If a good thing does come from this, it is the absolutely brilliant performance from Timothy Olyphant. Echoing the quiet sadness of when his Aunt Helen died in Season Two (RIP, Aunt Helen – we still miss you!), Olyphant reacts to Art’s news of his father’s grim prognosis with a whimper, but not a roar. He alleges that it doesn’t bother him. He refuses to even take Art’s mandatory leave, still wanting to work on the case. But we all know that Raylan, deep down inside, loves his father. Olyphant makes this clear with slightest gestures – for instance, he bows his head in shock in Art’s office and he looks utterly downtrodden while waiting for the elevator to see his father, a subtle tear in his eye.

Building on said Raylan/Arlo conflict is their final scene together, when Raylan visits Arlo on his deathbed in the prison hospital. Raylan even goes there on the guise that he is interrogating his father for information on the Drew Thompson case. But he lets slip something very important – that he wants his father to help him so that he can tell his children that his father wasn’t entirely a bad person. Arlo, of course, responds with the typically ballsy final words of “kiss my ass.” Which, in his own way, is like an “I love you,” since the two sometimes delight in playing cop and robber, cat and mouse. Because Arlo was his father, Raylan grew up with an obsession with not being like his father. And even in his father’s final moments, he tries to make his father into someone more redeemable. Though Raylan is like his father in many ways, as even directly juxtaposed in this episode. They both have a lot of deep-seeded rage and don’t hesitate to kill someone who poses a threat. Like Arlo does in the beginning of the episode, for instance, Raylan doesn’t bat an eyelash as he guns down Theo Tonin’s faux cop assassin right in front of the now-engaged Boyd and Ava (love, also, Raylan’s scathing comments at his former lover Ava on the situation) to save himself from getting killed.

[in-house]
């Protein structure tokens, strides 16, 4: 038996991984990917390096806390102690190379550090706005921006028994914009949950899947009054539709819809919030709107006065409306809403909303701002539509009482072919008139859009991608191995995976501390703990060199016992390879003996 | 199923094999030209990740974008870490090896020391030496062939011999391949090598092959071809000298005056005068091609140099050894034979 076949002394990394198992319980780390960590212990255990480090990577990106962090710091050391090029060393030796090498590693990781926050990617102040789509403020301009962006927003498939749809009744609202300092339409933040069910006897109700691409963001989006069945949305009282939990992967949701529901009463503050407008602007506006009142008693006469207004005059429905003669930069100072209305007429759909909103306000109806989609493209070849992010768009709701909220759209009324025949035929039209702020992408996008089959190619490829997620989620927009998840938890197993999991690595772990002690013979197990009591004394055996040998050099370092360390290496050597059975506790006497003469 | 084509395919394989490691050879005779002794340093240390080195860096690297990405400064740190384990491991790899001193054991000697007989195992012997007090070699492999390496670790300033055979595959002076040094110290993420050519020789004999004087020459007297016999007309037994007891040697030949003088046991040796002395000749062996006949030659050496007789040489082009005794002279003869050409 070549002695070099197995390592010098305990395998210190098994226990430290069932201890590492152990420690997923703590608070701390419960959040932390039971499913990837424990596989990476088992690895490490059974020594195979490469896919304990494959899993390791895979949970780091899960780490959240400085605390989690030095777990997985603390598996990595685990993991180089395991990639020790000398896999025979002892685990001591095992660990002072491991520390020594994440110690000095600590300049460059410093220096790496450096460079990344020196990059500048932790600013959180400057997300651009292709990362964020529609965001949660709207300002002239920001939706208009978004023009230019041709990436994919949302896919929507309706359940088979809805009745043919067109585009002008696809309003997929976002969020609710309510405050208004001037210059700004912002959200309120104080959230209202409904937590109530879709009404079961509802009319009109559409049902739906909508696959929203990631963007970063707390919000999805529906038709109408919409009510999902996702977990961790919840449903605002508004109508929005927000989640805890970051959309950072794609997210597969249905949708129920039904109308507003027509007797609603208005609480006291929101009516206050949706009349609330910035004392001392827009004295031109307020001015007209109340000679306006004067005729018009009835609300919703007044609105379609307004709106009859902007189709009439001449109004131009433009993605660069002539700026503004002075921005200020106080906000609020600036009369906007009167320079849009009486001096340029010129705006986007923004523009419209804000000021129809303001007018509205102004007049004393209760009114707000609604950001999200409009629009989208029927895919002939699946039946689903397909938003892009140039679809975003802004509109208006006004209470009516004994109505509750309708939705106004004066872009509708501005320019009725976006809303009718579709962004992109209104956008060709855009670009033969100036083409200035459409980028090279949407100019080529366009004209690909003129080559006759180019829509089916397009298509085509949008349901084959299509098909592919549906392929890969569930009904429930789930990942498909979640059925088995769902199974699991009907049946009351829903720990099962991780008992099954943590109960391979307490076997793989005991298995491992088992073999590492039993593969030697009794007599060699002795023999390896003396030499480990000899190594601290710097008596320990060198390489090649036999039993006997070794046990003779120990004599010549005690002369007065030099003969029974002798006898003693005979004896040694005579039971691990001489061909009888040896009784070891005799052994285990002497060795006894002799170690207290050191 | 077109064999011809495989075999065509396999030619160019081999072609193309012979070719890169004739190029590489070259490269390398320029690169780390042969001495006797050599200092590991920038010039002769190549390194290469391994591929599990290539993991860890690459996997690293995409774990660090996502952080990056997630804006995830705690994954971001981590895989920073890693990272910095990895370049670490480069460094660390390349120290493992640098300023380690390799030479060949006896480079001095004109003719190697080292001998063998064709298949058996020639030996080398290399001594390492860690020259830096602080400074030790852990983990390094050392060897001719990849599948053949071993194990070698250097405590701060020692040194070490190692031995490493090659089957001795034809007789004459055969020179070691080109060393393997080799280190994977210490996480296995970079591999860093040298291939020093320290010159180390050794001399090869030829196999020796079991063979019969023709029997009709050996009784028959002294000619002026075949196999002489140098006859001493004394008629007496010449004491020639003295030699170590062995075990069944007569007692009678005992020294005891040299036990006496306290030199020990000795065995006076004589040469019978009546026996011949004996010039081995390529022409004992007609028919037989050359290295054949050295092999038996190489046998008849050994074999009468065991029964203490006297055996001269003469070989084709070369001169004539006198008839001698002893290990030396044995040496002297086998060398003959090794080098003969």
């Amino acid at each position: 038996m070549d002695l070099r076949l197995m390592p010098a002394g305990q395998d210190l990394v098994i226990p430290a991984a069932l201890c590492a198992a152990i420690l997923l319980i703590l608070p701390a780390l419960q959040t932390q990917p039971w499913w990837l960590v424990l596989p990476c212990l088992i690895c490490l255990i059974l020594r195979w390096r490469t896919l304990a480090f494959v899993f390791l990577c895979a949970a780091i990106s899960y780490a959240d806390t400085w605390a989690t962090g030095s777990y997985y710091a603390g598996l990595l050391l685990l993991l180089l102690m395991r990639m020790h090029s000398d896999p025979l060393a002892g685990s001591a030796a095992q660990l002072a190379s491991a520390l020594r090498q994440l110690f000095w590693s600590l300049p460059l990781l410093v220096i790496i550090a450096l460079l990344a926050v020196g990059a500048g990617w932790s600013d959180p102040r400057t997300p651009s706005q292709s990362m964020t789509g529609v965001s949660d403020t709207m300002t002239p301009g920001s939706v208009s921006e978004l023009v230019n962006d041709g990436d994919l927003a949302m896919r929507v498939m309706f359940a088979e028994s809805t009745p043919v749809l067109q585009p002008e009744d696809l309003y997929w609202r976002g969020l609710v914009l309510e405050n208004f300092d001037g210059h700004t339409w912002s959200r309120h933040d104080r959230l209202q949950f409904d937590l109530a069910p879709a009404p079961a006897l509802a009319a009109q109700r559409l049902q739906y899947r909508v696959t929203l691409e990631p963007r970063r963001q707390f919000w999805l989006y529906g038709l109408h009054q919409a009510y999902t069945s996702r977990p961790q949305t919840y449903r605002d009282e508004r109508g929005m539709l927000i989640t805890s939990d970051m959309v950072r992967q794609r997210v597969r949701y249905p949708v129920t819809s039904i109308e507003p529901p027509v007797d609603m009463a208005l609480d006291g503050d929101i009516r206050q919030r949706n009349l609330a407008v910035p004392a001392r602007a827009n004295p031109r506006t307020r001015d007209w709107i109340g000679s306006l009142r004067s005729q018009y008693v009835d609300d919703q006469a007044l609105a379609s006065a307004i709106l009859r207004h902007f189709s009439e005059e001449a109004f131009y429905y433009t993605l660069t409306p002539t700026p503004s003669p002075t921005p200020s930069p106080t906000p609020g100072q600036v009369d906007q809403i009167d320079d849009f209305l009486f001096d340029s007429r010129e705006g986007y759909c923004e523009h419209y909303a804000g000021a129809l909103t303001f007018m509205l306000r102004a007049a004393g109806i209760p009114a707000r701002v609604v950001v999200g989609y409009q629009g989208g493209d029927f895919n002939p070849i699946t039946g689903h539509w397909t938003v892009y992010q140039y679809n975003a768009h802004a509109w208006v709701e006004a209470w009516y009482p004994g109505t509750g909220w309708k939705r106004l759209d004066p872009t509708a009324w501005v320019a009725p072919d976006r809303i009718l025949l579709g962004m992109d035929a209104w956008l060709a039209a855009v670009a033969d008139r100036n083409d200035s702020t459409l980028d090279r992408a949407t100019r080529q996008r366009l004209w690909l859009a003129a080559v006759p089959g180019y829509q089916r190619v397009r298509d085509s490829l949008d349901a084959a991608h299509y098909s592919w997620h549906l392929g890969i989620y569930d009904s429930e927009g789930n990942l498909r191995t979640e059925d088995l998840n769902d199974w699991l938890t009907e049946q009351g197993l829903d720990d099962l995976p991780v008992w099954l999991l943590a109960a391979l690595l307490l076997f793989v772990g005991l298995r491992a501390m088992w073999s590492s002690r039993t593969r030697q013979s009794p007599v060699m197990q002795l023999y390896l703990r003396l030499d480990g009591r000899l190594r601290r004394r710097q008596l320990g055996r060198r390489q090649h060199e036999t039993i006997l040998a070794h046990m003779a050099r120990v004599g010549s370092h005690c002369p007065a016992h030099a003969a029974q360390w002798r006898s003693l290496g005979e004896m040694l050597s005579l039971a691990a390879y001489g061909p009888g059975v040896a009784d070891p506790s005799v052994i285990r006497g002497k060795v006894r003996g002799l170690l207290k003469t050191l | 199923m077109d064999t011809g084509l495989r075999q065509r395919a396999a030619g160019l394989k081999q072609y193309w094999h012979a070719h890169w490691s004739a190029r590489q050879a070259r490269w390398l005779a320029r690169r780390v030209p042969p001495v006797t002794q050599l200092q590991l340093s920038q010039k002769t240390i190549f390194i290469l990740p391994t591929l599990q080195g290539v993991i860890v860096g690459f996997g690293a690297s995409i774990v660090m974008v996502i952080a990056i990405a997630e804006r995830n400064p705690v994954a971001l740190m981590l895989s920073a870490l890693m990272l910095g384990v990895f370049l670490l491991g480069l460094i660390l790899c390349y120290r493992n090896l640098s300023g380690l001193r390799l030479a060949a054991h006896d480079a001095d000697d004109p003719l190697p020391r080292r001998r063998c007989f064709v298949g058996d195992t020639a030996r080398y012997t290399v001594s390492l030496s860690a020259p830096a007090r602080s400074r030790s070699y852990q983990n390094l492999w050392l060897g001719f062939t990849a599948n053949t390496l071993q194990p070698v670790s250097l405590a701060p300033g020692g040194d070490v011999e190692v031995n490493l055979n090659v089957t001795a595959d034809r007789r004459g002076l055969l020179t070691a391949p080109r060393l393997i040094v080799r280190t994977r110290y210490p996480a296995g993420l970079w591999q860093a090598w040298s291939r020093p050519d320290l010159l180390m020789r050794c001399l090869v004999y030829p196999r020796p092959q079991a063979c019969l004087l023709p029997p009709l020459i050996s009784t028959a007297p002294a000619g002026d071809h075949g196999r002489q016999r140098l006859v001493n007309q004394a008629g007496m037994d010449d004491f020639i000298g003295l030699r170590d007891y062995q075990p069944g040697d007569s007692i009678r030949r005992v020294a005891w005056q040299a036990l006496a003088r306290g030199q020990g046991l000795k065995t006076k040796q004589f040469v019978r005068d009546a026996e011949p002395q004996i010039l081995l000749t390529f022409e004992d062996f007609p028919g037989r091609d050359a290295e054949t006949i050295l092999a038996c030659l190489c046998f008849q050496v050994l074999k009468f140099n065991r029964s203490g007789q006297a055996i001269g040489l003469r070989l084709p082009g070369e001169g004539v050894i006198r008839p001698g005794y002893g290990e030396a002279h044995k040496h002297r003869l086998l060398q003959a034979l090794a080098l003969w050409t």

RIP, Arlo Givens, you wily son of a bitch. I don’t think your number should have been up. Though, yes, that opening fight scene was pretty stellar, as were the subsequent performances from Olyphant and Barry.